Council looks to tighten strings on festival purse

Argyll and Bute Council has access to fresh money from UK shared funding.

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Events organisers have applied for almost double the total money that can be allocated by Argyll and Bute Council’s events and festivals fund, a new report has revealed.

The authority is now proposing to tighten its criteria for any community events looking for a share of the Strategic Events and Festivals Fund, following requests from 21 groups for a total of more than £221,000 during round one of the process.

It was agreed in May 2018, prior to the application process starting that August, that the total money made available through the fund would be £113,000.

A report for a meeting of the council’s policy and resources committee on Thursday August 15 proposed to seek more evidence of what grants are for.

Applications to round two of the fund are due to be sought from Monday August 26 to Monday October 7.

This will see a pot of £90,000 distributed over the 2020/21 financial year, as agreed during the council’s budgeting process in February.

The report by Pippa Milne, the council’s executive director with responsibility for development and economic growth, states: ‘The first round fund was oversubscribed by 100 per cent, with a total of 21 bids received into the two pots.

‘This, combined with the range and scale of events, as well as the varying quality of submissions, meant the fund was complex and challenging to administer despite the clear criteria and assessment headings.

‘The failure by a number of applicants to provide the required information timeously proved time consuming for officers to follow up.

‘Financial information provided in support of a number of applications was also found to contain mistakes or gaps, which also took considerable officer time to follow up and rectify.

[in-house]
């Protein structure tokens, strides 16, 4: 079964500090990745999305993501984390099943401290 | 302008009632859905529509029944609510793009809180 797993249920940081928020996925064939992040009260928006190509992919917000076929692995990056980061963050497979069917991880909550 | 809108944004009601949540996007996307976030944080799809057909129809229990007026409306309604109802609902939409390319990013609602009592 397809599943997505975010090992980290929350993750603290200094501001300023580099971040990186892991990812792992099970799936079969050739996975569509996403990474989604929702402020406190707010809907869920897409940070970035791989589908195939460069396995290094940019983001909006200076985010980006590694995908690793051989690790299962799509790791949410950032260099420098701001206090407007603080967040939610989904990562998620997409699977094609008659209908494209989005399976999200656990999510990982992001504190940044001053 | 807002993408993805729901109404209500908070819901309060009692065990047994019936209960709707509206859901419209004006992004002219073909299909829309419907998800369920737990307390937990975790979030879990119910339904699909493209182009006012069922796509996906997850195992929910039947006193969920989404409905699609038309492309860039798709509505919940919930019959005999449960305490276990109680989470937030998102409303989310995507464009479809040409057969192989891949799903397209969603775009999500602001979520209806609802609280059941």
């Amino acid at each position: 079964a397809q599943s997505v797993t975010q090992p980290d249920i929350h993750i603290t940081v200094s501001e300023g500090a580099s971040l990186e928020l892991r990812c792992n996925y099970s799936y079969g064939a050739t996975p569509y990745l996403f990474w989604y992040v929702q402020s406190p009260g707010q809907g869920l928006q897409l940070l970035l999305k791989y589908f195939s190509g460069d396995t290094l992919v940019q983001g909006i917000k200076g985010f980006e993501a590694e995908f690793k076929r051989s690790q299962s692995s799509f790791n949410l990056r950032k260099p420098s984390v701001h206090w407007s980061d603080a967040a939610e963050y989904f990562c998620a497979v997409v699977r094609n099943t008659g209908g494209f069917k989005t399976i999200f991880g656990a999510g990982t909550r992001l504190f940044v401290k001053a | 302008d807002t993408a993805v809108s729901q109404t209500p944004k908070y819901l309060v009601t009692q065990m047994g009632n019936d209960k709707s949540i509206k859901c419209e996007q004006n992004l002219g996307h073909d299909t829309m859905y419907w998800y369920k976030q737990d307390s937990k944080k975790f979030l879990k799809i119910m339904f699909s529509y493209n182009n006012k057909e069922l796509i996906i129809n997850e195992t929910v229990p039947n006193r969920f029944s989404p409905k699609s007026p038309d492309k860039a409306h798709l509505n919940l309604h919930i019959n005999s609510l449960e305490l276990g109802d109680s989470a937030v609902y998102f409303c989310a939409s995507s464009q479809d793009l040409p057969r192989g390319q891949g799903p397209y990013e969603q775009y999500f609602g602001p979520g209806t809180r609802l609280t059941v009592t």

‘The applications covered a wide area geographically and demonstrated a variety of event types, from literary events and music festivals, to Highland games and sporting races.

‘There was also varying levels of community involvement and it was not always clear how commercial an event was.

‘As three events had benefited from council funding previously, a 10 per cent reduction was applied on their previous award.

‘There is need to increase the efficiency and effectiveness of the process in order that the second round can be made as simple and clear as possible for applicants, and as streamlined as possible for officers.’

Ms Milne stated that, under the proposed changes, there would be no guarantee of the full grant being given or the full pot being used.

Applicants will also be required to show they have applied for match funding, and will have a better chance of securing funding if their event is run entirely by the community in a voluntary capacity.

She added: ‘The fund will remain competitive and every application will need to clearly evidence why the event requires public money.

‘Applicants will be asked to show precisely what the funding will be used for in an effort to demonstrate best value for the public purse.

‘And it will be made clear within the guidance that council funding should only be considered as the funder of last resort and that requests for funding should be kept to a minimum.’